Where is Israel? Where are those who are scattered throughout the Diaspora?
One of the most instructive insights into Reagan's connection with Jews relates to the man's Cold War experience - what he saw as literally the fight of the 20th century.
These dissidents are truth-tellers, endangered in their homelands, living in exile, strangers in a strange land, so to speak. They have been empowered by their sojourns in the West.
Celler called FDR's immigration policy "cold and cruel," and accused the State Department of having "a glacier-like attitude" and "a heartbeat muffled in protocol."
It isn't fair," whined the donkey to the ox.
And they are referring to skilled labor or physical labor, not Torah study. Torah study is a companion to work, not a substitute.
When Nietzsche a century ago surveyed his surroundings and proclaimed that "God is dead," he might have in retrospect judged himself only slightly premature.
One of the factors that hindered the proper early development of Judaism in America was a lack of qualified religious functionaries.
Jews' categorical identification with parties of the Left became commonplace throughout Central and Western Europe. For some, this identification went beyond liberal parties to socialist and communist groups.
Moshe understands that even though none of the parties to this conflict are Jews, and that he could stand aside and not risk being accused of having caused the evil, his Jewish responsibility is to do what he can to prevent the perpetration of injustice.
There is a widespread perception in Israel that Sephardic Jews are more sensible than the rest of us. Sephardim, or "Oriental Jews" as they are commonly if mistakenly called (strictly speaking, the two terms are not interchangeable), tend to shy away from the various manifestations of non-moderation that afflict Ashkenazi or "Western" Jews.
Simply put, Orthodoxy is unwilling to implicitly or explicitly renounce its most basic claim - the uniqueness of its truth, and its central focus that Jewish law is binding.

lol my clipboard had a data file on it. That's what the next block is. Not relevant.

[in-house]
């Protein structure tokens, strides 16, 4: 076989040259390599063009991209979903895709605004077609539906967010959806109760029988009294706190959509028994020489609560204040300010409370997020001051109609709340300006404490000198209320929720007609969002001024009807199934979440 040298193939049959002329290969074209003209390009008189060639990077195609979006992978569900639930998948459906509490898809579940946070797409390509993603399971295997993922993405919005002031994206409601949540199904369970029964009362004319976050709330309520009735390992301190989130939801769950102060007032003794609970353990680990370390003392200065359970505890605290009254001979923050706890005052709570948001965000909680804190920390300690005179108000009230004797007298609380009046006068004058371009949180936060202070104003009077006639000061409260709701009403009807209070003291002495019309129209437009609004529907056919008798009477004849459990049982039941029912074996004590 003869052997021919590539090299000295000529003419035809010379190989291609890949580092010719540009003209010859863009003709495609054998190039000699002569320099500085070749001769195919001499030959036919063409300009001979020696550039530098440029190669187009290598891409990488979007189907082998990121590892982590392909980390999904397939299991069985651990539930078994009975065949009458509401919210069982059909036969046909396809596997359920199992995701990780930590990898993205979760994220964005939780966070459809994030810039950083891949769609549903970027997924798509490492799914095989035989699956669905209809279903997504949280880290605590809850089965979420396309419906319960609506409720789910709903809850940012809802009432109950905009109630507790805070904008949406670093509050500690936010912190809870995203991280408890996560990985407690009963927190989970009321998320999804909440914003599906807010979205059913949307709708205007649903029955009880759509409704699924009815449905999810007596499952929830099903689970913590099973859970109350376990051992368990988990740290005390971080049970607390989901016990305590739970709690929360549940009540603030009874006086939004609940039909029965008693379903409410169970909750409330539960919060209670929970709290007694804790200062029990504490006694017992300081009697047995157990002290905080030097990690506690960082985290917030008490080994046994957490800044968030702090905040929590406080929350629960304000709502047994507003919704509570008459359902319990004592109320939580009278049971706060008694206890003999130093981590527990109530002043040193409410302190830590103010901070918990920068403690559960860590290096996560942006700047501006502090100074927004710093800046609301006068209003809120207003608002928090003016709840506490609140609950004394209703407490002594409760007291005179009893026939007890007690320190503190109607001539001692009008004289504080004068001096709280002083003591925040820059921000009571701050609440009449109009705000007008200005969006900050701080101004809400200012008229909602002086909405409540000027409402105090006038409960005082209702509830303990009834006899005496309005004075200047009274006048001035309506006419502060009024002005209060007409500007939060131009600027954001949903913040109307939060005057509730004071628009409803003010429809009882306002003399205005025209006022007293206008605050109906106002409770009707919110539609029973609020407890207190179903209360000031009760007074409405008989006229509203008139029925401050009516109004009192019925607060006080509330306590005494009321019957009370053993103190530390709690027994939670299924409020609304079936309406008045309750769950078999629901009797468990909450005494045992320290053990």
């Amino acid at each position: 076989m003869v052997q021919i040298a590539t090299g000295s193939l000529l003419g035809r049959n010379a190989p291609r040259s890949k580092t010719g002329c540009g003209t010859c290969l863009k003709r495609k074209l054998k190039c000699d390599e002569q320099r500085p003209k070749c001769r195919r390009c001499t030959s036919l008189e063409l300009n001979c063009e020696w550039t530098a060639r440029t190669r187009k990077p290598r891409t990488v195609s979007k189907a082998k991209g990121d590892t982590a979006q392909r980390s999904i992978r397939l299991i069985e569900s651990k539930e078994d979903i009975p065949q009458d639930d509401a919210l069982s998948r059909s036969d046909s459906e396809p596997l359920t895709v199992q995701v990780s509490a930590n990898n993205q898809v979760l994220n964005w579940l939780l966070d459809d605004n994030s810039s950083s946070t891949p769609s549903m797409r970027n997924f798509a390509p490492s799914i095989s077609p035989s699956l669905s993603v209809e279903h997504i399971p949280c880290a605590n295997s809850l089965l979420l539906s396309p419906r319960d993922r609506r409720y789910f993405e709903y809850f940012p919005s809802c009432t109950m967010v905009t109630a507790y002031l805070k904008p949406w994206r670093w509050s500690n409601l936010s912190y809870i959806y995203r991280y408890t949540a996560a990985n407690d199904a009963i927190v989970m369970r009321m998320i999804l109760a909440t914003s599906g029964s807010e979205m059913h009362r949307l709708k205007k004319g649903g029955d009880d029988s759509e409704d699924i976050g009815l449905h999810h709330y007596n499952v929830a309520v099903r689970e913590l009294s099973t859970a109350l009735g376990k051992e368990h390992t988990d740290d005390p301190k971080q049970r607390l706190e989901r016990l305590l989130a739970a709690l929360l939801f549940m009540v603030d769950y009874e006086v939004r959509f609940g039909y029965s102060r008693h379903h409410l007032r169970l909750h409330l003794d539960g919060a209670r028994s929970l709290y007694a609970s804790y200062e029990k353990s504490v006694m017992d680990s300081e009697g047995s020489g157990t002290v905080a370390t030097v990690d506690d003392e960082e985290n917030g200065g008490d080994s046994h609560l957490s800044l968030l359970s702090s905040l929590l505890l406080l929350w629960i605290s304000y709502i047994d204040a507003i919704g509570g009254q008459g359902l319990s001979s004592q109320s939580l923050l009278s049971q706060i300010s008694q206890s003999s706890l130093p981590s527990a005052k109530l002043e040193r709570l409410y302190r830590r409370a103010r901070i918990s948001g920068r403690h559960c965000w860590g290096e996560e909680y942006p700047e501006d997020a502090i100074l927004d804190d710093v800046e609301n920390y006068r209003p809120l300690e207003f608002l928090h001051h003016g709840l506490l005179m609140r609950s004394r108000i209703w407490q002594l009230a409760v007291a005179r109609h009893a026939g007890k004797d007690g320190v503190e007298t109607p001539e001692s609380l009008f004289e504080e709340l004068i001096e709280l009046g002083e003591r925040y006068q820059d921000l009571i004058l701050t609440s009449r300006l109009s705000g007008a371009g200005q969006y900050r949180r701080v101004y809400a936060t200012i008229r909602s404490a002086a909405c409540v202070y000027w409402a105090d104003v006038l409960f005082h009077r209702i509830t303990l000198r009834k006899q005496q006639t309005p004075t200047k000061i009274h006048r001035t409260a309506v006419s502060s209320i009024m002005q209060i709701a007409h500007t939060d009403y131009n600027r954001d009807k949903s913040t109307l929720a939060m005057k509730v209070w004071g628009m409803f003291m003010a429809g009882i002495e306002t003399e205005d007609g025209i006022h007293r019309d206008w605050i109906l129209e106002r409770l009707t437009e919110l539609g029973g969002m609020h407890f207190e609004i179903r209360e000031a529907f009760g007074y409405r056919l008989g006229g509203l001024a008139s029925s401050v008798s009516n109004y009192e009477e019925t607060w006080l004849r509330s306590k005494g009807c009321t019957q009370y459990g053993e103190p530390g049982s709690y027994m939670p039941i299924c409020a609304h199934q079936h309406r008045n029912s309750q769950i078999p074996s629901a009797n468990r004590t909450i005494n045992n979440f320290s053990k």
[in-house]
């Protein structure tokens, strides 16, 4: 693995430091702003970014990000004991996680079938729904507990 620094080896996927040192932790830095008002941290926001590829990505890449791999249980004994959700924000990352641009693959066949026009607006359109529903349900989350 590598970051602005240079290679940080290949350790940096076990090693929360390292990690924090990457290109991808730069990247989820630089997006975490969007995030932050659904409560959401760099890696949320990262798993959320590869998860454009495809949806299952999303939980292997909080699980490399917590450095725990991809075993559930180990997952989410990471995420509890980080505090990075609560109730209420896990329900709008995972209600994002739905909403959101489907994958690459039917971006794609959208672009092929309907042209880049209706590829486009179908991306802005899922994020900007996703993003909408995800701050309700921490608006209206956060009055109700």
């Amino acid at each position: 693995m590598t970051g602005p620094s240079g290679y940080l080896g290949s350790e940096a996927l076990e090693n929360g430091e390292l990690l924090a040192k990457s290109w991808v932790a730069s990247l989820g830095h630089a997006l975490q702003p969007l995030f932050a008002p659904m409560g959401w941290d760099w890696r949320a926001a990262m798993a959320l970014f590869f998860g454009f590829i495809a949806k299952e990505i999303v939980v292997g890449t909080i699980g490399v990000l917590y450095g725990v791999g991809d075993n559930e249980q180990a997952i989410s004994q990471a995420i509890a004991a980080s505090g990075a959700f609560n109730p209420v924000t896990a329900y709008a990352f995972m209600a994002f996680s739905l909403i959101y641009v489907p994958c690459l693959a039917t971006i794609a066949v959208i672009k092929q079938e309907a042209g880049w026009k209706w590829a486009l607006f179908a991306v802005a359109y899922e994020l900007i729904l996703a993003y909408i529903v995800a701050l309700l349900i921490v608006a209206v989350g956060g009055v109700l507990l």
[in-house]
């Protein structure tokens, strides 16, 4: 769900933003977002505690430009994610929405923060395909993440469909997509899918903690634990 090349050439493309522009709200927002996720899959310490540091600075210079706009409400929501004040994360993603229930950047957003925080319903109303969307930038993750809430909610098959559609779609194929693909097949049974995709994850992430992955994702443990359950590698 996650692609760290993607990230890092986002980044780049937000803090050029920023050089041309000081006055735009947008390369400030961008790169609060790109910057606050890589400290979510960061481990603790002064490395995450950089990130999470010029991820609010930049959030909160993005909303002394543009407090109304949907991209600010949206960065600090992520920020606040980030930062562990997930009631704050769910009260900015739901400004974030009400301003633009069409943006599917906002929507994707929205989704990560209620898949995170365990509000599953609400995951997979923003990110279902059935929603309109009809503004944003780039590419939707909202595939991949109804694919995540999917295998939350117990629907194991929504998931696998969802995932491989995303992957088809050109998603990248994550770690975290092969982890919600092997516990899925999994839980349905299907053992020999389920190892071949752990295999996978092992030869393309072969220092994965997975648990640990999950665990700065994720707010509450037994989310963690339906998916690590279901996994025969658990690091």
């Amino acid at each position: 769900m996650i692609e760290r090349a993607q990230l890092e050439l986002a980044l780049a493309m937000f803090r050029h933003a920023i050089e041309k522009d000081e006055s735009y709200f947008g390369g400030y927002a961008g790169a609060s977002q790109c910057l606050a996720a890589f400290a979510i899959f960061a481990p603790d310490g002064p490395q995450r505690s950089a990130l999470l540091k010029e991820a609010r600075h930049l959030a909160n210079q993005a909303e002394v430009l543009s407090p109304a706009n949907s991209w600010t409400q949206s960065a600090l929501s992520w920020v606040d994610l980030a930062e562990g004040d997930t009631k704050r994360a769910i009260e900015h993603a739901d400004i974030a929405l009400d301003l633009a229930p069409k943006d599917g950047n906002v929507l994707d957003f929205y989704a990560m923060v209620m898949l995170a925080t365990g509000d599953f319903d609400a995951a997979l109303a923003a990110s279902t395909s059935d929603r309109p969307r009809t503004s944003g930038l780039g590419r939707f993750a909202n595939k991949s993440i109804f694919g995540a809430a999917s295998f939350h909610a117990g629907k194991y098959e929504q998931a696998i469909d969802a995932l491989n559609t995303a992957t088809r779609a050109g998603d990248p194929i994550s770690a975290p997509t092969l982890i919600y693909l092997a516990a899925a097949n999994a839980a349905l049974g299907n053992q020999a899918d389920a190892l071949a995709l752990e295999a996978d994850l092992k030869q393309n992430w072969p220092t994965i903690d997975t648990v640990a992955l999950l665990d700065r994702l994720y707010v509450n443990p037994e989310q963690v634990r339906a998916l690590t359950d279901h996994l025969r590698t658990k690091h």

Three individuals, two Jews and a gentile, played crucial roles in keeping Truman from caving to the anti-Zionist forces in his administration.
Honestly, would we imagine ever not paying the custodian on time? Would we expect the custodian to return to work month after month without receiving his salary?
Perhaps my gratitude for the chance to bond so intimately with precious souls of a different generation stemmed from having been cheated (by the Nazi vermin) of the privilege of knowing my own grandparents.
One of the most well-kept secrets in Flatbush is the Yosef Goldman Collection of American Jewish Books and Manuscripts.
Interview with a suicide bomber in training
Jimmy Carter's new book - Palestine Peace Not Apartheid - should, by all rights, be headed for the remainder bin. Martin Peretz, editor-in-chief of The New Republic, calls it a "tendentious, dishonest and stupid book."
This year, the second day of Chanukah will coincide with the 144th anniversary of the worst official act of anti-Semitism in American history.
Integrating the advances in the world around us without compromising halacha is part and parcel of Judaism, not something that needs to be noted with an additional adjective such as "modern."
Its origins are in the medieval Spanish kingdom of Castille, in the early thirteenth century, well before Columbus left for the Americas.
The American Orthodox Jewish community of today is drastically different from the community that existed in America 75 years ago.
In his visit to Lebanon earlier this year, Noam Chomsky justified Hizbullah's military arsenal as a "deterrent to potential aggression."
Rosen cannot even bring himself to use the names that historians normally use, such as "Bergson Group" or "Bergsonites."
The Middle East, after all, is a volatile region, and accurate predictions are not always so easy. But there is no such excuse for Siegman's all too common errors of fact.